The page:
Cathedral caught flying a kite; Is that a glint in the eye, or the moon?


Always waiting by the door







And some more pictures here, from a very diligent Swede.

Saturday, April 28, 2007

Man patinka Vilnius



With May day approaching, many people are taking the upcoming weekend as a vacation, bridging Monday to the actual holiday on Tuesday. With that in mind, it was really necessary to get an early start from Warsaw, because the single lane "highway" to the northeast was going to be choked pretty quickly.

I tell a lie: it's more of a 1 1/2 lane highway, with the centre part of the 300km+ to the border, a continuous overtaking zone, with the overtaking vehicle seeming to have right of way. This means that if you're behind a few trucks, then you have to be super-alert to dodge to the right, following the ripple in traffic as a vehicle comes down the middle of the road towards you (and because of the trucks, completely unseen). A side-effect of this is that you either drive along the shoulder (as a few do) or you become a freeway shark, overtaking constantly to stay awake and alive.

That aside, it's an unspectacular drive, and after crossing into Lithuania, the countryside contrives to become even flatter than Poland. The border crossing itself was uneventful (more passport stamps!), with the stern Lithuanian lady asking for my "bus pass", which I understood to mean my car registration papers.



Vilnius is tucked away in the southeast of Lithuania, and is the most easterly point of my entire journey, yet is next to the geographic centre of Europe, according to the National Geographic Institute of France.

About 30km before Trakai, the terrain becomes a bit more interesting, and we stopped for a break by a lake, and to allow Bondi the opportunity to get on sniffing terms with his 24th country.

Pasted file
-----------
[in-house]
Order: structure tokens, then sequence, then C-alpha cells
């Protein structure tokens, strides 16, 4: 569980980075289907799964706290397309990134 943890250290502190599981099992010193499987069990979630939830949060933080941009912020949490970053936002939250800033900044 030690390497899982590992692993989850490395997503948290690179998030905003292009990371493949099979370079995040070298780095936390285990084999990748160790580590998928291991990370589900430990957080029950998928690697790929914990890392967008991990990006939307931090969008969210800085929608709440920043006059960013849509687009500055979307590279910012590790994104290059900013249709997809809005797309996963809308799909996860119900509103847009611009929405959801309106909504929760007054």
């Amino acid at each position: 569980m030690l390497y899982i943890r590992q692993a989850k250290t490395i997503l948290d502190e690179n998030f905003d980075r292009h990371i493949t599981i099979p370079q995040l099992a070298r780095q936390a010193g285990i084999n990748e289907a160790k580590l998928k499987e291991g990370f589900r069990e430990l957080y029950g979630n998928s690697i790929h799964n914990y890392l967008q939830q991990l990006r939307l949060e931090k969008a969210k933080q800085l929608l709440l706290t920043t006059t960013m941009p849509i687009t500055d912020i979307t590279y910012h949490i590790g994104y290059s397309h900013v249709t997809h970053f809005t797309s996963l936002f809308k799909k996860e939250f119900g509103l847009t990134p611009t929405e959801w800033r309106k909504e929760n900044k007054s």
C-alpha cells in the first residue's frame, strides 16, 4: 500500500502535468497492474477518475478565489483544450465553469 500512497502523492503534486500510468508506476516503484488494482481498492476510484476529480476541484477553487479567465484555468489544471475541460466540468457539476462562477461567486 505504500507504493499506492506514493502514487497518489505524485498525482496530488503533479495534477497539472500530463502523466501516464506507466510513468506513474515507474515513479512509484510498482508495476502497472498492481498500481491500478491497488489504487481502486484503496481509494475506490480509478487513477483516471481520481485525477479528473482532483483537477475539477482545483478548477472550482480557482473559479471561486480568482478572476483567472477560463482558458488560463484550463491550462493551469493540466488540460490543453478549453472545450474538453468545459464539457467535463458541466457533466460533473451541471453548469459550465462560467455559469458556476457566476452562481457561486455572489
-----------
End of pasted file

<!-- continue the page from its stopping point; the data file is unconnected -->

Vilnius itself turned to be a very pleasant surprise. although with an alarming amount of traffic for a city of some 600,000 people. It has the largest old town centre in Eastern Europe, and by the looks of it, the best preserved and maintained. As the first of the old Soviet satellites to throw off the chains, it got a good headstart in re-establishing its long cultural heritage, and despite being the last country in Europe to adopt Christianity, it is nicknamed the city of 100 churches with its plethora of such in baroque, gothic, orthodox and other styles.



After a week of not-easy-to-get-around-with-a-dog Poland, Vilnius is a dream for Bondi, where everyone is happy to see him. Lithuania and Poland were united historically, although the Lithuanian language is not a Slavic language. It is closest to Latvian (no surprises there) and now-extinct Prussian. The title of this post is "I like Vilnius".

Just after we dumped gear at the hotel and got out onto Gedimino street, the very long "main drag" of Vilnius, a girl asked shyly if he was a Laika. "No, but he's like a laika". I suppose if one were a Lithuanian theatre/film enthusiast, one might similarly say "Man patinka Mandy Patinkin", or then again one might not. (According to Wikipedia, he was classmate of Kelsey Grammar at Juillard and put forward his name to the producers of Cheers.)


Duomo and Campanile, I mean Cathedral and belltower.




Balloon over old town; philosopher and his faithful bull(?)

Vilnius will a European Capital of Culture in 2009, and even though there is obviously some further (not obtrusive) beautification going on, it's already an interesting and easy place to visit. There are a number of places just around town that I won't get time to visit. I think you need at least 3 full days here.


Wishing square; Town hall


Panpipes or chocolate?